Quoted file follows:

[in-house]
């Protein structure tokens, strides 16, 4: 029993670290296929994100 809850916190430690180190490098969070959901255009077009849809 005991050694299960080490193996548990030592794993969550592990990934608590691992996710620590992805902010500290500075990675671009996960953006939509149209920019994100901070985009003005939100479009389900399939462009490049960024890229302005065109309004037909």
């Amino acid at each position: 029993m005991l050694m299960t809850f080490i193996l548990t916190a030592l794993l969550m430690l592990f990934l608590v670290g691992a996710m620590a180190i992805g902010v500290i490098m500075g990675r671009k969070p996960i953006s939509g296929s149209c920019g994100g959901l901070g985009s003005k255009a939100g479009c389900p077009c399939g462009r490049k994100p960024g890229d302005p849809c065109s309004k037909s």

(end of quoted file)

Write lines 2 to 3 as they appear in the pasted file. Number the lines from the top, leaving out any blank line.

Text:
């Protein structure tokens, strides 16, 4: 029993670290296929994100 809850916190430690180190490098969070959901255009077009849809 005991050694299960080490193996548990030592794993969550592990990934608590691992996710620590992805902010500290500075990675671009996960953006939509149209920019994100901070985009003005939100479009389900399939462009490049960024890229302005065109309004037909």
């Amino acid at each position: 029993m005991l050694m299960t809850f080490i193996l548990t916190a030592l794993l969550m430690l592990f990934l608590v670290g691992a996710m620590a180190i992805g902010v500290i490098m500075g990675r671009k969070p996960i953006s939509g296929s149209c920019g994100g959901l901070g985009s003005k255009a939100g479009c389900p077009c399939g462009r490049k994100p960024g890229d302005p849809c065109s309004k037909s």